44. James Taylor Carson, "Native Americans, the Market Revolution, and Culture Change: The Choctaw Cattle Economy, 1869-1830," Agricultural History, 71 (Winter 1997), p. 11.

45. Sandra Faiman-Silva, "Multinational Corporate Development in the American Hinterland. The Case of the Oklahoma Choctaws," p. 214 in John H. Moore, ed., The Political Economy of North American Indians (University of Oklahoma Press, 1993), p. 214.

46. John Thompson, Closing the Frontier, Radical Response in Oklahoma, 1889-1923 (University of Oklahoma Press, 1986), p. 33.

47. Faiman-Silva, "Multinational Corporate Development," p. 220.

48. Ibid., p. 231.

49. Kurt M. Peters, "Watering the Flower: Laguna Pueblo and the Santa Fe Railroad, 1880-1943," p. 178 in Alice Littlefield and Martha C. Knack, eds., Native Americans and Wage Labor. Ethnohistorical Perspectives (University of Oklahoma Press, 1996). See also Lawrence D. Weiss, The Development of Capitalism in the Navajo Nation: A Political-Economic History (MEP Publications, 1984), p. 91.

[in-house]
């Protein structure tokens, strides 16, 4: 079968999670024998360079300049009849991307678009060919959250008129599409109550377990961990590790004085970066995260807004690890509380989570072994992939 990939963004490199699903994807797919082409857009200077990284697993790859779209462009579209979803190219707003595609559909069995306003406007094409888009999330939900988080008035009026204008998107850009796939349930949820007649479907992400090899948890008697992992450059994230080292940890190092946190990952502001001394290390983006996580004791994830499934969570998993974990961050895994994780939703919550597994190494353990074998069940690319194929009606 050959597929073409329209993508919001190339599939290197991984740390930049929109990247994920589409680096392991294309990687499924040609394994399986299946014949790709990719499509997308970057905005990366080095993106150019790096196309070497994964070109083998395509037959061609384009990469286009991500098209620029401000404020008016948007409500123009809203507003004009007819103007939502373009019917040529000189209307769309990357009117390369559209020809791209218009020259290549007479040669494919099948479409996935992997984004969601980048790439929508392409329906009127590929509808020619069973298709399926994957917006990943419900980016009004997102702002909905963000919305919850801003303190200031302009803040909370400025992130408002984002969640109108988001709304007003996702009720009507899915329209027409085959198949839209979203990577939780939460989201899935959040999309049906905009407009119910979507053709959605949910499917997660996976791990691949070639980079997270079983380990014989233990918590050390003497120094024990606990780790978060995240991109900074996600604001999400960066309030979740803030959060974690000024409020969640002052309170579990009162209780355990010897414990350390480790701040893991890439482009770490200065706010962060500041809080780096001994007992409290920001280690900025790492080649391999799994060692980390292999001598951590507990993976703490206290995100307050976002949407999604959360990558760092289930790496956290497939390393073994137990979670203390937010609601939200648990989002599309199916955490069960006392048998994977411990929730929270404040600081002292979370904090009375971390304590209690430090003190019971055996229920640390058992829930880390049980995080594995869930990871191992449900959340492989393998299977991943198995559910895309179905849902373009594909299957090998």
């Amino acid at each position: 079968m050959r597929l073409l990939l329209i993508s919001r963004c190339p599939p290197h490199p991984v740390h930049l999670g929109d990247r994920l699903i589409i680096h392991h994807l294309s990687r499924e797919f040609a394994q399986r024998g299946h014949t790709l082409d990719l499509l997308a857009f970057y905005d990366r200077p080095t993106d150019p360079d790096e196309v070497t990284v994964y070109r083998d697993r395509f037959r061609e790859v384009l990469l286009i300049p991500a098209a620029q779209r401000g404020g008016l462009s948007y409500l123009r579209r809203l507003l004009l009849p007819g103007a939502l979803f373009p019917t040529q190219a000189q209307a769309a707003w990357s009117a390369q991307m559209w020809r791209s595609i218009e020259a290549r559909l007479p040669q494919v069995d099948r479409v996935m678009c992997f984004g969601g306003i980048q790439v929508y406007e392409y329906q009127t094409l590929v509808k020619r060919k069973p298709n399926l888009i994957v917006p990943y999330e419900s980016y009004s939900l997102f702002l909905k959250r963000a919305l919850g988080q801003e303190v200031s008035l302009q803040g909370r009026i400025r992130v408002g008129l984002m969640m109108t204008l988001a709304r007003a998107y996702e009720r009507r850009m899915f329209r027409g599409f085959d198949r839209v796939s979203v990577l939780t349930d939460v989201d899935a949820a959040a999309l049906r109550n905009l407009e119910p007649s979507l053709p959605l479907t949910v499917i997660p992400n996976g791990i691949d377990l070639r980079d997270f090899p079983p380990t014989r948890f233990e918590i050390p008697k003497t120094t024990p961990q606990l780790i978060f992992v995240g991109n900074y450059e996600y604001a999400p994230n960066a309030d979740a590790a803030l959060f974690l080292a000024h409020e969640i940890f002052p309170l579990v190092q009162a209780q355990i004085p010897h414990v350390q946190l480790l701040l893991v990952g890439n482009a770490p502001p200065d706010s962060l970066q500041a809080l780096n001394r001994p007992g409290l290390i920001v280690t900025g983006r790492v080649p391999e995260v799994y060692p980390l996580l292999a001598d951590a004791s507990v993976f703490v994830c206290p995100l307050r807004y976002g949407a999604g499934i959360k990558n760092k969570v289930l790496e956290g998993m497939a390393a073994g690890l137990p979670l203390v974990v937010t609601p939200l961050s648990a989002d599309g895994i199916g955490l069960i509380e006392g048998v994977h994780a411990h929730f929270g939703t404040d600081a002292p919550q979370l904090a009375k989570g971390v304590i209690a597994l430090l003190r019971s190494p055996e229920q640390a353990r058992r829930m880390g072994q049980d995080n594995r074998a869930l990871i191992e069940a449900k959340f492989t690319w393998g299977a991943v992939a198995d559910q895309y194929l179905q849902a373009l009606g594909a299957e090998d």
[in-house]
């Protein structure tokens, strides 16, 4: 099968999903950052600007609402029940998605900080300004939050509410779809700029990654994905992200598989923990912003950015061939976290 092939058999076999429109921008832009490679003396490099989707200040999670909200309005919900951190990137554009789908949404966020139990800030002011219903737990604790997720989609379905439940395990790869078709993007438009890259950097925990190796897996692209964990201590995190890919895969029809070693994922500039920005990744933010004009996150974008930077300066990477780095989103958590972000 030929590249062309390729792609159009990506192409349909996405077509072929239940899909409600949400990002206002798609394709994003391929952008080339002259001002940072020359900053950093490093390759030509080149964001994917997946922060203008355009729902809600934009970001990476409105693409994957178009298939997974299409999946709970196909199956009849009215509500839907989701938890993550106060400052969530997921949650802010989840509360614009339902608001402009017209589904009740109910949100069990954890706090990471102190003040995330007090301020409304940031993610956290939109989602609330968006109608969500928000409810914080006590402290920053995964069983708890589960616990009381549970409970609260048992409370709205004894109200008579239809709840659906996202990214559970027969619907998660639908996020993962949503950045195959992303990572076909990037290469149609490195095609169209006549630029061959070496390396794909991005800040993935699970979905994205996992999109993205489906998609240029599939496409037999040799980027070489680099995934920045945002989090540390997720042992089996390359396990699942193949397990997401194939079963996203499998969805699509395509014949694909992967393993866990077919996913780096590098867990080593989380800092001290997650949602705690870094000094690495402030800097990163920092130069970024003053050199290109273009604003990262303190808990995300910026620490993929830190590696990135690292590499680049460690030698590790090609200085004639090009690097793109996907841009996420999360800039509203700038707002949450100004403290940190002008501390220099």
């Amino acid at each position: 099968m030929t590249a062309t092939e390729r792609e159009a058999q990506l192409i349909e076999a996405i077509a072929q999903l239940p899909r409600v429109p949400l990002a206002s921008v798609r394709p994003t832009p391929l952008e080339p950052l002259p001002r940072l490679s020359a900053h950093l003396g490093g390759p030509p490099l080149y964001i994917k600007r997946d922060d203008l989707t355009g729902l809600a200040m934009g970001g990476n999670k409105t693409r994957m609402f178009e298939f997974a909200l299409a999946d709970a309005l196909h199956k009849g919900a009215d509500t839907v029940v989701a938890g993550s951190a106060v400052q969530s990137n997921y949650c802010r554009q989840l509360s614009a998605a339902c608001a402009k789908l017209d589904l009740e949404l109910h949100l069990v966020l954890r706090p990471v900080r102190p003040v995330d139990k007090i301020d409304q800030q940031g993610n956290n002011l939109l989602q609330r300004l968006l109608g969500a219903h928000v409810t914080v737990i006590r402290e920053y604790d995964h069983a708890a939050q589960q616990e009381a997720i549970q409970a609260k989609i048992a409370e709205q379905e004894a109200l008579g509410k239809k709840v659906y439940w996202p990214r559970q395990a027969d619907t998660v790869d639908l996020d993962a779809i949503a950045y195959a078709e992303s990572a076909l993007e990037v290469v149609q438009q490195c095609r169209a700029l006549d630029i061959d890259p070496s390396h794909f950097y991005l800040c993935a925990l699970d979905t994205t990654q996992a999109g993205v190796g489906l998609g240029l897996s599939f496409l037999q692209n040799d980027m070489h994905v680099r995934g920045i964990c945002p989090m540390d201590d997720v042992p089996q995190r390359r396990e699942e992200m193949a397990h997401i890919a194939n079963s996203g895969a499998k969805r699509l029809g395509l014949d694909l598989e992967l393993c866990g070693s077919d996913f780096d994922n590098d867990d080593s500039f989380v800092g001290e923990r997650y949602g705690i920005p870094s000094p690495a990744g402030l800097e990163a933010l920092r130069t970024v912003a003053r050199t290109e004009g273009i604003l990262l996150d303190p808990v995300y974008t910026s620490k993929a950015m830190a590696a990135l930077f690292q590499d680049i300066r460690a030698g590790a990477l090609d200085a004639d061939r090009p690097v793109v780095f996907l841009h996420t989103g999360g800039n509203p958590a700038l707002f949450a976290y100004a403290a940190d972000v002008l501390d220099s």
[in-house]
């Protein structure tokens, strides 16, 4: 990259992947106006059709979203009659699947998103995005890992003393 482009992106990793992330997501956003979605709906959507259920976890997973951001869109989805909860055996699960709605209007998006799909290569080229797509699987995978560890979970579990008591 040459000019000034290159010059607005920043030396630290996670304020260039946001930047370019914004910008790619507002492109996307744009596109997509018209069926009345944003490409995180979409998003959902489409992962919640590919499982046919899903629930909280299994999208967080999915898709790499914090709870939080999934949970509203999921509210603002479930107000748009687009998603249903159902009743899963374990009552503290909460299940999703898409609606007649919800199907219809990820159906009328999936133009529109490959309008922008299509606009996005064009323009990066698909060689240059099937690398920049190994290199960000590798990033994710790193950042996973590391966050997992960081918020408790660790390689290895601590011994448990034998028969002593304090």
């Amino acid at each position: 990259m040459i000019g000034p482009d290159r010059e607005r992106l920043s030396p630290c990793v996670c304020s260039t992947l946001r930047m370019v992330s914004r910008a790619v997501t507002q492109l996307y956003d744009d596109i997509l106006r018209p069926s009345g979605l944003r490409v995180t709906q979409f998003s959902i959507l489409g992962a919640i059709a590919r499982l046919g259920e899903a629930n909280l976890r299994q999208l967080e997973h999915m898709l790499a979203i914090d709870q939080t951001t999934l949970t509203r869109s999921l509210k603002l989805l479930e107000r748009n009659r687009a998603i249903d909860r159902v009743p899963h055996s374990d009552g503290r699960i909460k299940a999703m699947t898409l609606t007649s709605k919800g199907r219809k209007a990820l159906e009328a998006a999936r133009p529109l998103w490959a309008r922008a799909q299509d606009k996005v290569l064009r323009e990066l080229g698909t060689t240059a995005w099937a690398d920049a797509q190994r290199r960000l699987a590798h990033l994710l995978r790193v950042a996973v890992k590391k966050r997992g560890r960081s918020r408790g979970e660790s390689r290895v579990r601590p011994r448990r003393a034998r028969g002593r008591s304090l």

50. Knack and Littlefield, p. 13.

51. Richard L. Carrico and Florence C. Shipek, "Indian Labor in San Diego County, California, 1850-1900," p. 216 in ibid.

52. Ibid., p. 202.

53. Knack and Littlefield, p. 16.

54. Alice Littlefield, "Learning to Labor. Native American Education in the United States, 1880-1930," p. 50 in John H. Moore, ed., The Political Economy of North American Indians (University of Oklahoma Press, 1993).

55. Weiss, The Development of Capitalism in the Navajo Nation, p. 24.

56. Littlefield and Knack, p. 32.

57. Ibid., p. 16.

58. Littlefield, "Learning to Labor," p. 53.

59. Leonard A. Carlson, "Land Allotment and the Decline of American Indian Farming," Explorations in Economic History, 18 (1981), p. 144.

60. Ibid., pp. 148-149.

61. William Cronon, Changes in the Land. Indians, Colonists, and the Ecology of New England (Hill and Wang, 1983), p. 91.

62. Ibid., p. 89.

63. Ibid., p. 103.

64. Salisbury, Manitou and Providence, p. 8.

65. Menard, "Economic and Social Development of the South," pp. 260-261.

66. Wolf, Europe and the People Without History, p. 285.

67. White, "It's Your Misfortune and None of My Own," p. 115.

68. John R. Wunder, "No More Treaties: The Resolution of 1871 and the Alteration of Indian Rights to their Homesteads," p. 39 in Wunder, ed., Working the Range. Essays on the History of Western Land Management and the Environment (Greenwood, 1985).

69. Ibid., p. 43.

70. See Thomas Biolsi, "The Political Economy of Lakota Consciousness," pp. 25-26 and 38 in Moore, ed., The Political Economy of North American Indians.